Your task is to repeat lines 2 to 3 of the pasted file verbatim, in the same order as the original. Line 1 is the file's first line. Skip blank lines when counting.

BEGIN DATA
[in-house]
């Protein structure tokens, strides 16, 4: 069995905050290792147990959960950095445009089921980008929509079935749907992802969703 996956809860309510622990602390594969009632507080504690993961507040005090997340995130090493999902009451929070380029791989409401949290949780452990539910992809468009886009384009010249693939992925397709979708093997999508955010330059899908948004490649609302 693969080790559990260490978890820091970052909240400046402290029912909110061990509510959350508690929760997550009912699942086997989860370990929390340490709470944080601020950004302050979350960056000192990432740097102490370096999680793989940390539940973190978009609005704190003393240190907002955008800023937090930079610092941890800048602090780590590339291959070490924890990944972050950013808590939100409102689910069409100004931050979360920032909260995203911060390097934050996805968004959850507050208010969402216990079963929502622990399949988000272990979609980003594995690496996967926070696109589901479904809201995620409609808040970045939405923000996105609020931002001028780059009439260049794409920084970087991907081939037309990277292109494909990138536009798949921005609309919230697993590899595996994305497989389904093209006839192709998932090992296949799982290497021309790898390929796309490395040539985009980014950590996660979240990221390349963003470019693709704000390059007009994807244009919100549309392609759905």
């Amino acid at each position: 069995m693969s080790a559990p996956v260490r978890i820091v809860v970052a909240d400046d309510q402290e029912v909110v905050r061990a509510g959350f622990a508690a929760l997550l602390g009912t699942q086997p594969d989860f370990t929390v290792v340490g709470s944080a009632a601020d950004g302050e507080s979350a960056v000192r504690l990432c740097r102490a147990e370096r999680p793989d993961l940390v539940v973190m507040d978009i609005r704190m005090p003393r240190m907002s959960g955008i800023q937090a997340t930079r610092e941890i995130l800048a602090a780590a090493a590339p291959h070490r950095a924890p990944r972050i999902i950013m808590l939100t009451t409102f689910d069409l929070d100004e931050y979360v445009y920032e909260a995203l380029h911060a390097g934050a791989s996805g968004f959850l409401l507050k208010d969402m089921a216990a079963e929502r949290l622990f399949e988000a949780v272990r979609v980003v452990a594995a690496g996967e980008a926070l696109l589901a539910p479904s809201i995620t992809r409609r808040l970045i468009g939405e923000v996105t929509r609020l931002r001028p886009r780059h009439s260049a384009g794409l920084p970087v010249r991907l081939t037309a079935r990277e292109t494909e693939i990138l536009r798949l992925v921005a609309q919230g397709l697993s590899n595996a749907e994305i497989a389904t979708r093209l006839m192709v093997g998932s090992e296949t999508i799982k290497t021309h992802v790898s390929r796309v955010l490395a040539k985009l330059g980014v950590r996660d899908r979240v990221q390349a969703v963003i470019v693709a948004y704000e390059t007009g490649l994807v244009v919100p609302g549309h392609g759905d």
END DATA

């Protein structure tokens, strides 16, 4: 069995905050290792147990959960950095445009089921980008929509079935749907992802969703 996956809860309510622990602390594969009632507080504690993961507040005090997340995130090493999902009451929070380029791989409401949290949780452990539910992809468009886009384009010249693939992925397709979708093997999508955010330059899908948004490649609302 693969080790559990260490978890820091970052909240400046402290029912909110061990509510959350508690929760997550009912699942086997989860370990929390340490709470944080601020950004302050979350960056000192990432740097102490370096999680793989940390539940973190978009609005704190003393240190907002955008800023937090930079610092941890800048602090780590590339291959070490924890990944972050950013808590939100409102689910069409100004931050979360920032909260995203911060390097934050996805968004959850507050208010969402216990079963929502622990399949988000272990979609980003594995690496996967926070696109589901479904809201995620409609808040970045939405923000996105609020931002001028780059009439260049794409920084970087991907081939037309990277292109494909990138536009798949921005609309919230697993590899595996994305497989389904093209006839192709998932090992296949799982290497021309790898390929796309490395040539985009980014950590996660979240990221390349963003470019693709704000390059007009994807244009919100549309392609759905």
């Amino acid at each position: 069995m693969s080790a559990p996956v260490r978890i820091v809860v970052a909240d400046d309510q402290e029912v909110v905050r061990a509510g959350f622990a508690a929760l997550l602390g009912t699942q086997p594969d989860f370990t929390v290792v340490g709470s944080a009632a601020d950004g302050e507080s979350a960056v000192r504690l990432c740097r102490a147990e370096r999680p793989d993961l940390v539940v973190m507040d978009i609005r704190m005090p003393r240190m907002s959960g955008i800023q937090a997340t930079r610092e941890i995130l800048a602090a780590a090493a590339p291959h070490r950095a924890p990944r972050i999902i950013m808590l939100t009451t409102f689910d069409l929070d100004e931050y979360v445009y920032e909260a995203l380029h911060a390097g934050a791989s996805g968004f959850l409401l507050k208010d969402m089921a216990a079963e929502r949290l622990f399949e988000a949780v272990r979609v980003v452990a594995a690496g996967e980008a926070l696109l589901a539910p479904s809201i995620t992809r409609r808040l970045i468009g939405e923000v996105t929509r609020l931002r001028p886009r780059h009439s260049a384009g794409l920084p970087v010249r991907l081939t037309a079935r990277e292109t494909e693939i990138l536009r798949l992925v921005a609309q919230g397709l697993s590899n595996a749907e994305i497989a389904t979708r093209l006839m192709v093997g998932s090992e296949t999508i799982k290497t021309h992802v790898s390929r796309v955010l490395a040539k985009l330059g980014v950590r996660d899908r979240v990221q390349a969703v963003i470019v693709a948004y704000e390059t007009g490649l994807v244009v919100p609302g549309h392609g759905d």